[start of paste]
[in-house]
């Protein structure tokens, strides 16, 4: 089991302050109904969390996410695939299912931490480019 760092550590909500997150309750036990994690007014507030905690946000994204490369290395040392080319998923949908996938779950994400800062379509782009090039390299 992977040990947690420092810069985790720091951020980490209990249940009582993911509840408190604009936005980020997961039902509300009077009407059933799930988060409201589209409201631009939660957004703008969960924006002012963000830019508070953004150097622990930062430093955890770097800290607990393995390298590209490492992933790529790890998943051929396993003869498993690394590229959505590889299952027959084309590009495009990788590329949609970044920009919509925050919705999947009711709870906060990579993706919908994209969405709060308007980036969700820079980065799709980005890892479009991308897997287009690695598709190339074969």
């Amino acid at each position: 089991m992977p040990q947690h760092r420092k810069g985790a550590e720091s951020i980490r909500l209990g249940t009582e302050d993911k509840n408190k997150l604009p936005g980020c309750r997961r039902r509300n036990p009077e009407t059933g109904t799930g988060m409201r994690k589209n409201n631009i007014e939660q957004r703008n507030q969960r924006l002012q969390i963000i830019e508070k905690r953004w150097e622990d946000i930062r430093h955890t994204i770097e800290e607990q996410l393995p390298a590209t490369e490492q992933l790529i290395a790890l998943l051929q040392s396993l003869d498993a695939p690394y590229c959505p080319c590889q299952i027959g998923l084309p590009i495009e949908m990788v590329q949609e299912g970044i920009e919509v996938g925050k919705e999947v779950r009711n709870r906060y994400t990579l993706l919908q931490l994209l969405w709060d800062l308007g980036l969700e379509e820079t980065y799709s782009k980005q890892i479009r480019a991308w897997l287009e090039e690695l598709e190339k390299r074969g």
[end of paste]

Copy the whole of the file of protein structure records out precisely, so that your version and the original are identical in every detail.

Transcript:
[in-house]
């Protein structure tokens, strides 16, 4: 089991302050109904969390996410695939299912931490480019 760092550590909500997150309750036990994690007014507030905690946000994204490369290395040392080319998923949908996938779950994400800062379509782009090039390299 992977040990947690420092810069985790720091951020980490209990249940009582993911509840408190604009936005980020997961039902509300009077009407059933799930988060409201589209409201631009939660957004703008969960924006002012963000830019508070953004150097622990930062430093955890770097800290607990393995390298590209490492992933790529790890998943051929396993003869498993690394590229959505590889299952027959084309590009495009990788590329949609970044920009919509925050919705999947009711709870906060990579993706919908994209969405709060308007980036969700820079980065799709980005890892479009991308897997287009690695598709190339074969």
């Amino acid at each position: 089991m992977p040990q947690h760092r420092k810069g985790a550590e720091s951020i980490r909500l209990g249940t009582e302050d993911k509840n408190k997150l604009p936005g980020c309750r997961r039902r509300n036990p009077e009407t059933g109904t799930g988060m409201r994690k589209n409201n631009i007014e939660q957004r703008n507030q969960r924006l002012q969390i963000i830019e508070k905690r953004w150097e622990d946000i930062r430093h955890t994204i770097e800290e607990q996410l393995p390298a590209t490369e490492q992933l790529i290395a790890l998943l051929q040392s396993l003869d498993a695939p690394y590229c959505p080319c590889q299952i027959g998923l084309p590009i495009e949908m990788v590329q949609e299912g970044i920009e919509v996938g925050k919705e999947v779950r009711n709870r906060y994400t990579l993706l919908q931490l994209l969405w709060d800062l308007g980036l969700e379509e820079t980065y799709s782009k980005q890892i479009r480019a991308w897997l287009e090039e690695l598709e190339k390299r074969g």